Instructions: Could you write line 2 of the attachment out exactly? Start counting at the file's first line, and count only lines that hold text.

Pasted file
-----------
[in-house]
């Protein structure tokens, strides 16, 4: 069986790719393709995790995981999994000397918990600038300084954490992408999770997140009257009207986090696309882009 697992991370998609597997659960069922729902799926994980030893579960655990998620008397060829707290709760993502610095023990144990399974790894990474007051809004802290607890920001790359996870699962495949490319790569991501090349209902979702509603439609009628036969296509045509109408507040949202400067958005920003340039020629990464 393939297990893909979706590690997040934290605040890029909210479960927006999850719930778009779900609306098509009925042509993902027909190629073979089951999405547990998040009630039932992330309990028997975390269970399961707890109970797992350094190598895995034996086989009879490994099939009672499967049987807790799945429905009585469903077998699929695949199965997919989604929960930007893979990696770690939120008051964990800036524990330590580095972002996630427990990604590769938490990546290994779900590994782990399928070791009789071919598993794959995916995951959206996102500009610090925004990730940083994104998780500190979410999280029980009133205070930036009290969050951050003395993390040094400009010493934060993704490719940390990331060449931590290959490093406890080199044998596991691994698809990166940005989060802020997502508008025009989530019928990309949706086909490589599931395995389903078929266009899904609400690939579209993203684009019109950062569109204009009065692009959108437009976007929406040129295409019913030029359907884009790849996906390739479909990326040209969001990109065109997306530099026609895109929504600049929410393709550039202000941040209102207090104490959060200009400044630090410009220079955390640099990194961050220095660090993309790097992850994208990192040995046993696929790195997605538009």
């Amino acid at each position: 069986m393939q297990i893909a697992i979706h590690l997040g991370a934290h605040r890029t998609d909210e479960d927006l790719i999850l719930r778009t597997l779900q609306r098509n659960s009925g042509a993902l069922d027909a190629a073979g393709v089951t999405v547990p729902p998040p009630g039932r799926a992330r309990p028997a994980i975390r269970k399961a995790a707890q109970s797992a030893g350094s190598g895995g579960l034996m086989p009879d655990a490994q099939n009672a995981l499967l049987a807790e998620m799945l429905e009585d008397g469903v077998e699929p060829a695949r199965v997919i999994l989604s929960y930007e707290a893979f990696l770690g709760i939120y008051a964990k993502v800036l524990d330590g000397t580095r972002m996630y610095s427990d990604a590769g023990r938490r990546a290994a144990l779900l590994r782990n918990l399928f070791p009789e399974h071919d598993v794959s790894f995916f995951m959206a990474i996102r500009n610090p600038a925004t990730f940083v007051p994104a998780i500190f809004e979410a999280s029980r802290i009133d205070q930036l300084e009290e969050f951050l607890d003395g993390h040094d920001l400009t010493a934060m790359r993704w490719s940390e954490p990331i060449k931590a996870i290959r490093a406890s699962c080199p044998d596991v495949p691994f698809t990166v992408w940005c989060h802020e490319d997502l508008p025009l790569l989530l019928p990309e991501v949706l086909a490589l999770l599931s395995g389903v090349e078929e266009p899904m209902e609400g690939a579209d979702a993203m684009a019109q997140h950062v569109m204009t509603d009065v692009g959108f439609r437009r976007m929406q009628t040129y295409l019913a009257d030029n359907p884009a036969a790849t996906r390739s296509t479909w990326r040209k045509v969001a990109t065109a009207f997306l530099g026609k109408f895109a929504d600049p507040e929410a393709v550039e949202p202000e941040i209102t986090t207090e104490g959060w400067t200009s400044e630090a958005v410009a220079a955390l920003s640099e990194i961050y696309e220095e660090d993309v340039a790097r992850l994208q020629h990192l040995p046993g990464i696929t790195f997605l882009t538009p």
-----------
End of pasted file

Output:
């Protein structure tokens, strides 16, 4: 069986790719393709995790995981999994000397918990600038300084954490992408999770997140009257009207986090696309882009 697992991370998609597997659960069922729902799926994980030893579960655990998620008397060829707290709760993502610095023990144990399974790894990474007051809004802290607890920001790359996870699962495949490319790569991501090349209902979702509603439609009628036969296509045509109408507040949202400067958005920003340039020629990464 393939297990893909979706590690997040934290605040890029909210479960927006999850719930778009779900609306098509009925042509993902027909190629073979089951999405547990998040009630039932992330309990028997975390269970399961707890109970797992350094190598895995034996086989009879490994099939009672499967049987807790799945429905009585469903077998699929695949199965997919989604929960930007893979990696770690939120008051964990800036524990330590580095972002996630427990990604590769938490990546290994779900590994782990399928070791009789071919598993794959995916995951959206996102500009610090925004990730940083994104998780500190979410999280029980009133205070930036009290969050951050003395993390040094400009010493934060993704490719940390990331060449931590290959490093406890080199044998596991691994698809990166940005989060802020997502508008025009989530019928990309949706086909490589599931395995389903078929266009899904609400690939579209993203684009019109950062569109204009009065692009959108437009976007929406040129295409019913030029359907884009790849996906390739479909990326040209969001990109065109997306530099026609895109929504600049929410393709550039202000941040209102207090104490959060200009400044630090410009220079955390640099990194961050220095660090993309790097992850994208990192040995046993696929790195997605538009």